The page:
10 Common Chronic Pain Myths
“Chronic pain affects about 100 million American adults—more than the total affected by heart disease, cancer, and diabetes combined.” So said the Institute of Medicine last year in its report Relieving Pain in America: A Blueprint for Transforming Prevention, Care, Education, and Research
Yet despite the fact that chronic pain affects so many people, it is still very misunderstood by society at large and sometimes even by the patients themselves. Following are 10 of the most common myths regarding chronic pain.
Myth #1: Dealing with chronic pain is merely a case of mind over matter.
There is little doubt that our minds can play a significant role in helping us cope with our pain. Many people have reported success in reducing the suffering they experience due to their pain using mindfulness meditation techniques. However, the pain and whatever is causing it is still very real and needs to be properly treated. The best methods of dealing with chronic pain usually involve both mind AND matter––i.e., mental and physical techniques.
Myth #2: People often exaggerate their pain to get sympathy.
While I have known two or three people that I suspect exaggerated their pain to elicit sympathy from others, most chronic pain patients I know tend to minimize their pain to try to seem as “normal” as possible. We don't want to be perceived as complainers so we keep much of our pain experience to ourselves.
Myth #3: People who claim to be in pain all the time are just lazy.
It's very difficult for people who don't live with chronic pain to understand how anyone could really be in pain all or most of the time, so they sometimes come to the conclusion that we must just be lazy. When they see us functioning fairly well on a good day, it can be particularly hard to understand why we can't work or participate in an activity the next day. They don't realize that pain levels can fluctuate and we can have both good and bad days. Nor do they realize just how incapacitating chronic pain can be.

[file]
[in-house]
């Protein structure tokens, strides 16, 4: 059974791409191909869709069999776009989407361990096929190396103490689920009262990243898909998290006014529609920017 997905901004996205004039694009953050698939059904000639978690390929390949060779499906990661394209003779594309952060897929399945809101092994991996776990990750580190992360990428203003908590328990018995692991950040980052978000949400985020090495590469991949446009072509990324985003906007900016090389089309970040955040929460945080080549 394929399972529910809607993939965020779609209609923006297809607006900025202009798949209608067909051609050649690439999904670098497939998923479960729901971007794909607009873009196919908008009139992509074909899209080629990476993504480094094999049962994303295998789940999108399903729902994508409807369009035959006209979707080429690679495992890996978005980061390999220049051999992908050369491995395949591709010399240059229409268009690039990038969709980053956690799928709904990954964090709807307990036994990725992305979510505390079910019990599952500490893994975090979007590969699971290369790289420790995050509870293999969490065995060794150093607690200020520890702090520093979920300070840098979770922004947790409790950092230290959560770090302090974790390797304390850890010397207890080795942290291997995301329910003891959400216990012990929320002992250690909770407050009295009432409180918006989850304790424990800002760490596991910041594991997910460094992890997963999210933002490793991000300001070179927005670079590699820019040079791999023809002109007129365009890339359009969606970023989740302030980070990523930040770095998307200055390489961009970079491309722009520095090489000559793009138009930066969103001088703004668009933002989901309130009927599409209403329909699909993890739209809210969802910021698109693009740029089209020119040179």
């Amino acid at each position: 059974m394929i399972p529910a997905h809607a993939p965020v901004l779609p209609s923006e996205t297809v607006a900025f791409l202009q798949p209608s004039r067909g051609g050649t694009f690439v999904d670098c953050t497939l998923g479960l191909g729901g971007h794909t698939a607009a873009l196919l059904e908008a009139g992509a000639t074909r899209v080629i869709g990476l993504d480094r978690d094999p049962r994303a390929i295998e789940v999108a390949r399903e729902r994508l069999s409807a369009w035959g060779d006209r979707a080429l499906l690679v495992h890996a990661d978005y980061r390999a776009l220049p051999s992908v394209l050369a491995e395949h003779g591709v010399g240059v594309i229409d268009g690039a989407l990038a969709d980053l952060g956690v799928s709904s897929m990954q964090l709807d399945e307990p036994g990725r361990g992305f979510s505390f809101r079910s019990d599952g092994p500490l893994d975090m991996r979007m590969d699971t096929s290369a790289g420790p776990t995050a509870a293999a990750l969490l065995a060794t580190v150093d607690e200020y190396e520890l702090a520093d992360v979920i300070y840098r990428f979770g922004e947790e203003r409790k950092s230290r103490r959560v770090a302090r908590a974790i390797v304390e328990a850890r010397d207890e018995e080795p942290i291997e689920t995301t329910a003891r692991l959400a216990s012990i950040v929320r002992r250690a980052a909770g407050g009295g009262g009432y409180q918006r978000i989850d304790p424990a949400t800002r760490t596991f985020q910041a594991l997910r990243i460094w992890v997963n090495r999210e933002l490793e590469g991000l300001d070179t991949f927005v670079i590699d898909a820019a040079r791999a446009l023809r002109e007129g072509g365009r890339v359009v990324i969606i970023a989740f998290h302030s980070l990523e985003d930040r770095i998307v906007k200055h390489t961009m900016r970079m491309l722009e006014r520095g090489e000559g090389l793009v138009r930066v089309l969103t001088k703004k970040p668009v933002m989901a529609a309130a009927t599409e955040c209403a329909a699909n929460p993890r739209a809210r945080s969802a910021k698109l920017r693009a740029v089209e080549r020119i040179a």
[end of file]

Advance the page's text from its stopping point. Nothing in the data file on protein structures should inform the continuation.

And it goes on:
Myth #4: The only way to treat chronic pain is with medication.
The most effective treatment plans for chronic pain often involve a combination of therapies, which may include medication, exercise, physical therapy, complementary therapies such as acupuncture, massage therapy, meditation or yoga.
Myth #5: The only effective medications for pain are opioids.
While opioids are the best known medications for pain, they are not always the most effective medication depending upon the individual patient and the type of pain they are experiencing. Other classes of medication frequently used to treat various kinds of chronic pain include antidepressants, anti-convulsants and sometimes a new class of medication called biologics used for treating pain conditions like rheumatoid arthritis.
Myth #6: If you take opioid pain medications regularly, you will get addicted.
This may be the most commonly misunderstood aspect of chronic pain treatment. In fact, very few people who are taking opioids for real chronic pain problems ever become addicted. Anyone who takes opioids on a regular basis will become dependent upon them, meaning they will have to taper off gradually to avoid withdrawal symptoms. But very few chronic pain patients exhibit the compulsive drug-seeking behaviors of someone who is addicted. For more information, read Opioids: Addiction vs. Dependence.
Myth #7: You have to push through the pain.
This myth comes from the old exercise motto “No pain, no gain” which became popular in the early 1980s. Today we know this is not even true for exercise let alone for chronic pain patients. Pain is the body's warning signal. Pushing ourselves to do too much despite the pain will not result in gain but may cause additional injury. There is, however, one caveat. Sometimes we do need to push ourselves to get up and move around to avoid becoming stiff and actually increasing our pain. If you have any doubts about what activities you should and shouldn't do, talk to your doctor.
Myth #8: Chronic pain means constant pain.
According to a survey conducted by the American Pain Society, 61 percent of people with chronic pain experience frequent flares of pain as opposed to constant pain. For most of us, the pain and its severity will vary from day to day. It's tempting to overdo on the good days, but that usually results in increased pain the next day. Try to pace yourself so you'll have more good days ahead.
Myth #9: Your family doctor should be able to treat your chronic pain.
Most doctors receive very little training in pain management in medical school––sometimes as little as one hour. So it's often necessary to see a physician who specializes in pain management to help get your pain under control. To find a board-certified pain management specialist in your area, contact the American Academy of Pain Management, the American Academy of Pain Medicine or the American Board of Pain Medicine.
Myth #10: Pain is just a normal part of getting older.
While certain painful conditions like arthritis and bursitis are more common as you age, they should not be considered “normal” and ignored. Any pain that becomes chronic and/or interferes with your life needs to be addressed with your doctor.